It’s good to know your weaknesses but if you don’t do anything about them that knowledge is kinda pointless.
I’m bad at taking time off and always have been. I know that and yet…
Last week I burned out in what initially appeared to be a flu bug thing (body aches, feeling yucky and the like), but was actually just me being extremely tired.
When I was making visual and performance art, which were unpaid positions, I worked at a hotel and eventually my first ever office job. Days off and vacations were referred to as “studio days,” as in if you need me, I’ll be making art.
Not a bad workflow and it allowed me to cover all my overhead and make stuff.
Making stuff makes me happy. Writing, designing sound, editing video, shooting, hanging out on Twitter and a long list of other things some refer to as work, I genuinely enjoy.
Other than grants, which I received a few, the work I made in the 90’s was not the kind of work that “generates revenue.” The job I didn’t love that paid created the time to work the job I did love that most of the time didn’t pay.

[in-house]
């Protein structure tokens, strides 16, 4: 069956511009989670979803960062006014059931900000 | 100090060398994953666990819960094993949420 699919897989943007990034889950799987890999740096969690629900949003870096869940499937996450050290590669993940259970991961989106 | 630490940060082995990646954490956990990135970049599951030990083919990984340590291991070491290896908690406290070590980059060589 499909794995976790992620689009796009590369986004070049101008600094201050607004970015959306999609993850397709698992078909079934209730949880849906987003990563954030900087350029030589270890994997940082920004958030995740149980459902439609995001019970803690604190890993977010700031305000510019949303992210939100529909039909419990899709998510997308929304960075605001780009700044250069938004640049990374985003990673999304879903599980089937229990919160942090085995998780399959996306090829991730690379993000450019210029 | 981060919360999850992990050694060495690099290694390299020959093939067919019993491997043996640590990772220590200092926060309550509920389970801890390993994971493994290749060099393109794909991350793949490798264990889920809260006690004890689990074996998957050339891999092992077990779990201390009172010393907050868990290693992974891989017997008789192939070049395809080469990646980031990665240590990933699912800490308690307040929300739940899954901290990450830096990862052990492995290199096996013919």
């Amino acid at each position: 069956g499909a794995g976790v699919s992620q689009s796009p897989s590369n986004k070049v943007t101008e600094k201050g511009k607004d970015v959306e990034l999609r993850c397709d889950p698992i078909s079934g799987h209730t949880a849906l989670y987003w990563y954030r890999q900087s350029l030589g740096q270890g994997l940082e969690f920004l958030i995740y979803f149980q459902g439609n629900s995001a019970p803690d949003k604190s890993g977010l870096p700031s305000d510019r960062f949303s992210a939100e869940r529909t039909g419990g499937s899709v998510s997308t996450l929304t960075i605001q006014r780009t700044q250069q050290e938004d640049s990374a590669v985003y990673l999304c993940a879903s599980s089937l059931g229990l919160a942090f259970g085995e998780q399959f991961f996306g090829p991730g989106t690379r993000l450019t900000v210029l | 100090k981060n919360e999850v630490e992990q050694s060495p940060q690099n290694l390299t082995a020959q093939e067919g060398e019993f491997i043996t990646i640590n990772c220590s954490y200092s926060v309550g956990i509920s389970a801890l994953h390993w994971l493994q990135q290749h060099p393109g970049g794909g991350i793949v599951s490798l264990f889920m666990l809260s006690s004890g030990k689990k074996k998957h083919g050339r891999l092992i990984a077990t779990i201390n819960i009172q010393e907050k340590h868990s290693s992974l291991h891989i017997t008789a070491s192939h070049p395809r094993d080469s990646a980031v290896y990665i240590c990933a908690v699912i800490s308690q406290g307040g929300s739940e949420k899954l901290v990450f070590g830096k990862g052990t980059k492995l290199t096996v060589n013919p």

When the question “So, you make any money doing that?” was posed, I knew I was talking to someone who didn’t get what I was doing and probably never would. A valuable lesson.
I feel like the support I receive from the audience makes me want to work harder because I’ve never been in this position before. I’ve never had a group of people from all over the world, most of whom I have never met, like my work and help me create more.
After a 46 day campaign, which was 12-18 hours a day non-stop, plus a few weeks of the same getting Vampire Mob set up on IndieGoGo, I took two days off and dove back in.
That was a mistake because two more weeks of non-stop work on figuring out campaign logistics and launching a new project resulted in the flu bug thing referenced above and I crashed. Lost a few days of productivity and still feel a little run down, but a whole lot better!
I’m hard on myself because I feel like I’m the engine that’s gotta run a little hotter for a few more years before anything like a vacation can happen. That’s been happening for decades and that “few more years” has resulted in me missing out on some stuff. It’s part of the price one pays to tell stories indie and the balance between life and work is always hard.
The other factor is fun. I’m really having fun working my ass off. I’d rather spend a day shooting a short film than sitting on the beach, thinking about shooting a short film.
Taking time off is one thing I need to improve on, that I know. But I’m having so much fun it’s hard to know when, which is why I burnout.